Pat yourself on the back if you've sealed your home for energy efficiency. Keeping drafts out is a money-saving move. The hitch? A tightly sealed home may also trap in pet dander, smoke, dust mites, mold and other nasties that can trigger respiratory issues.
As indoor air quality becomes a concern for consumers, manufacturers produce "remedies" for us to buy or, at minimum, buy into. The question is: Is an air purifier worth the investment?
It might work for pet dander, but not so much for those allergic to dust mites.
"Air purifiers can be an important part of allergen avoidance, but they are not a cure-all," says Manav Singla, an allergist and immunologist affiliated with MedStar Health locations in Maryland. "I don't tell all of my allergy sufferers to go out and get an air purifier, just like I don't tell them to install hardwood floors."
Because they filter airborne particles such as dander and pollen, air purifiers might work best for people with animal allergies who own a dog or cat or who leave doors and windows open, Singla says. They aren't effective for those sensitive to dust mites, because mites live in carpet and bedding.
The research into efficacy of air purifiers is inconclusive. In 2018, the American Academy of Allergy, Asthma and Immunology analyzed studies of eight interventions believed to help asthma patients, including air purifiers. It found that: "Despite an extensive evidence base spanning several decades, the evidence base as a whole is insufficient to support meaningful conclusions about the effectiveness of many widely used products and strategies for improving patient outcomes by reducing environmental allergen exposure." It also called for better research.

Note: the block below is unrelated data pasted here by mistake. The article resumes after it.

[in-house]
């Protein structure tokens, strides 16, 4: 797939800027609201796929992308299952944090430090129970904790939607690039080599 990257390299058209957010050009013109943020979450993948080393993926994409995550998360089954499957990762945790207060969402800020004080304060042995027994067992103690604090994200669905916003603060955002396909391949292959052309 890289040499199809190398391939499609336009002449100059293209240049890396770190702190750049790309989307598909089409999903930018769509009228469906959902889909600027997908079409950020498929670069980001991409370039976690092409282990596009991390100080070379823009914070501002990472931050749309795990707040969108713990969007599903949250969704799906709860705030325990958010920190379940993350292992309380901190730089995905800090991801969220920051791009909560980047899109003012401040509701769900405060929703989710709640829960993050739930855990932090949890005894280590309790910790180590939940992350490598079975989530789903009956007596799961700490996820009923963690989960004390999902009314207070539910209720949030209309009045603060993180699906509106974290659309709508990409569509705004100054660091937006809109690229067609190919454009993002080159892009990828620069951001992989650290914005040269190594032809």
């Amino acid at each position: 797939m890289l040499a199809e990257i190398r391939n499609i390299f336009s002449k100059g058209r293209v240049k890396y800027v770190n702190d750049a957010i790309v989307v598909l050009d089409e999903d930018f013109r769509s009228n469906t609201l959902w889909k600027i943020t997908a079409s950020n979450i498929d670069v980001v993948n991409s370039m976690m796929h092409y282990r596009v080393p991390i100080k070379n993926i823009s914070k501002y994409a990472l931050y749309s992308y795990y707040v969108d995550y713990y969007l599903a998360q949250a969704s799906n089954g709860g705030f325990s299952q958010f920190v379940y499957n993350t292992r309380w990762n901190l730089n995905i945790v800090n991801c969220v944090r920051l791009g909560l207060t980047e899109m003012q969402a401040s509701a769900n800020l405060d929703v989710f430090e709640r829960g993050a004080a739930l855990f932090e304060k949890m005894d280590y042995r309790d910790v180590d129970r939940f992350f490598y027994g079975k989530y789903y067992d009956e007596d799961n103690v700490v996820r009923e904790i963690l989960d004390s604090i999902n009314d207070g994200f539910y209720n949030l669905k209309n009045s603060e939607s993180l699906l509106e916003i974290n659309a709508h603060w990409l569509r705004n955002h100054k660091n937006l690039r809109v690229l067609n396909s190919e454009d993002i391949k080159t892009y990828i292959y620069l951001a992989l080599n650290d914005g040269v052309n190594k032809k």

A 2010 analysis by the academy concluded that "the principal role of air cleaning and filtration in the living environment for those with allergic respiratory diseases might relate more toward the reduction of disease progression rather than a 'treatment.' " It added that although portable room air cleaners with high-efficiency particulate air, or HEPA, filters appear to be beneficial, especially in bedrooms, for households with forced-air HVAC systems, "regular maintenance schedules and the use of high-efficiency disposable filters appear to be the best choices."